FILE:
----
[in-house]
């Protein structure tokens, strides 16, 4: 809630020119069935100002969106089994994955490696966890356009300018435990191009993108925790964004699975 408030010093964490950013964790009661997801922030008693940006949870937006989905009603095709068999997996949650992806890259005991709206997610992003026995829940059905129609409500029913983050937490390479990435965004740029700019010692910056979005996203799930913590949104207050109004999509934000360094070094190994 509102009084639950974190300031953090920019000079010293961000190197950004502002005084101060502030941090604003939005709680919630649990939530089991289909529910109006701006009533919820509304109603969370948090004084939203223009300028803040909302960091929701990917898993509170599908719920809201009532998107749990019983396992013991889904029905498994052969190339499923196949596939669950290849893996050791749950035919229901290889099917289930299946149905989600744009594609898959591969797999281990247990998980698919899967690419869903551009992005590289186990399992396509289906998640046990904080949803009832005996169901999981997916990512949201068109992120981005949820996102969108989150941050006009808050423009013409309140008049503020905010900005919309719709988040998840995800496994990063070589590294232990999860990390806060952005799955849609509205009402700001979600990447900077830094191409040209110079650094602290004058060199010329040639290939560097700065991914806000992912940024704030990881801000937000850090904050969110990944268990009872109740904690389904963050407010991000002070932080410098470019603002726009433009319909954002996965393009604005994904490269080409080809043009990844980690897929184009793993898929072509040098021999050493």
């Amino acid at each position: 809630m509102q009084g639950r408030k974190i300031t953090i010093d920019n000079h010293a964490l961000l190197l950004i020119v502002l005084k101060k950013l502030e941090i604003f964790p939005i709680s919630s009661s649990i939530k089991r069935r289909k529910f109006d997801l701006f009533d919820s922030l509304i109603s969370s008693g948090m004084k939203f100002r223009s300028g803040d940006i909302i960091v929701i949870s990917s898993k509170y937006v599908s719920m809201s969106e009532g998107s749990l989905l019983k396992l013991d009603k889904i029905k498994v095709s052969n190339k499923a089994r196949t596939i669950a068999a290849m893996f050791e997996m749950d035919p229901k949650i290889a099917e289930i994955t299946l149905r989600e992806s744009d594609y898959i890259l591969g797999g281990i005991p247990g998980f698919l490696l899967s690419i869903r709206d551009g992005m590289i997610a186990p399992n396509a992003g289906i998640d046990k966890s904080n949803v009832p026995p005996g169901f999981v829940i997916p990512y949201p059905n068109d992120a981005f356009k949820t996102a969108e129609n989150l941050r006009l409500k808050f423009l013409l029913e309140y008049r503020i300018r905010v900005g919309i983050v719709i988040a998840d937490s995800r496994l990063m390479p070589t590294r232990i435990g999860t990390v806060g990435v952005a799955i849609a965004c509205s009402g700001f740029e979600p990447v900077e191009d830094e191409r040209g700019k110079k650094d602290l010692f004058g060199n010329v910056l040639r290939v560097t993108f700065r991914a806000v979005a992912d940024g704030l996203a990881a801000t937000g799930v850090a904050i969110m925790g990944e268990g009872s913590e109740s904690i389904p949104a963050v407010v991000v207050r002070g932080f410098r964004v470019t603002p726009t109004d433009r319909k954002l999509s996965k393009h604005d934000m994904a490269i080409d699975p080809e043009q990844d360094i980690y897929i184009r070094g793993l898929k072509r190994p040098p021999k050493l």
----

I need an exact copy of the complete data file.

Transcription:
[in-house]
């Protein structure tokens, strides 16, 4: 809630020119069935100002969106089994994955490696966890356009300018435990191009993108925790964004699975 408030010093964490950013964790009661997801922030008693940006949870937006989905009603095709068999997996949650992806890259005991709206997610992003026995829940059905129609409500029913983050937490390479990435965004740029700019010692910056979005996203799930913590949104207050109004999509934000360094070094190994 509102009084639950974190300031953090920019000079010293961000190197950004502002005084101060502030941090604003939005709680919630649990939530089991289909529910109006701006009533919820509304109603969370948090004084939203223009300028803040909302960091929701990917898993509170599908719920809201009532998107749990019983396992013991889904029905498994052969190339499923196949596939669950290849893996050791749950035919229901290889099917289930299946149905989600744009594609898959591969797999281990247990998980698919899967690419869903551009992005590289186990399992396509289906998640046990904080949803009832005996169901999981997916990512949201068109992120981005949820996102969108989150941050006009808050423009013409309140008049503020905010900005919309719709988040998840995800496994990063070589590294232990999860990390806060952005799955849609509205009402700001979600990447900077830094191409040209110079650094602290004058060199010329040639290939560097700065991914806000992912940024704030990881801000937000850090904050969110990944268990009872109740904690389904963050407010991000002070932080410098470019603002726009433009319909954002996965393009604005994904490269080409080809043009990844980690897929184009793993898929072509040098021999050493």
């Amino acid at each position: 809630m509102q009084g639950r408030k974190i300031t953090i010093d920019n000079h010293a964490l961000l190197l950004i020119v502002l005084k101060k950013l502030e941090i604003f964790p939005i709680s919630s009661s649990i939530k089991r069935r289909k529910f109006d997801l701006f009533d919820s922030l509304i109603s969370s008693g948090m004084k939203f100002r223009s300028g803040d940006i909302i960091v929701i949870s990917s898993k509170y937006v599908s719920m809201s969106e009532g998107s749990l989905l019983k396992l013991d009603k889904i029905k498994v095709s052969n190339k499923a089994r196949t596939i669950a068999a290849m893996f050791e997996m749950d035919p229901k949650i290889a099917e289930i994955t299946l149905r989600e992806s744009d594609y898959i890259l591969g797999g281990i005991p247990g998980f698919l490696l899967s690419i869903r709206d551009g992005m590289i997610a186990p399992n396509a992003g289906i998640d046990k966890s904080n949803v009832p026995p005996g169901f999981v829940i997916p990512y949201p059905n068109d992120a981005f356009k949820t996102a969108e129609n989150l941050r006009l409500k808050f423009l013409l029913e309140y008049r503020i300018r905010v900005g919309i983050v719709i988040a998840d937490s995800r496994l990063m390479p070589t590294r232990i435990g999860t990390v806060g990435v952005a799955i849609a965004c509205s009402g700001f740029e979600p990447v900077e191009d830094e191409r040209g700019k110079k650094d602290l010692f004058g060199n010329v910056l040639r290939v560097t993108f700065r991914a806000v979005a992912d940024g704030l996203a990881a801000t937000g799930v850090a904050i969110m925790g990944e268990g009872s913590e109740s904690i389904p949104a963050v407010v991000v207050r002070g932080f410098r964004v470019t603002p726009t109004d433009r319909k954002l999509s996965k393009h604005d934000m994904a490269i080409d699975p080809e043009q990844d360094i980690y897929i184009r070094g793993l898929k072509r190994p040098p021999k050493l």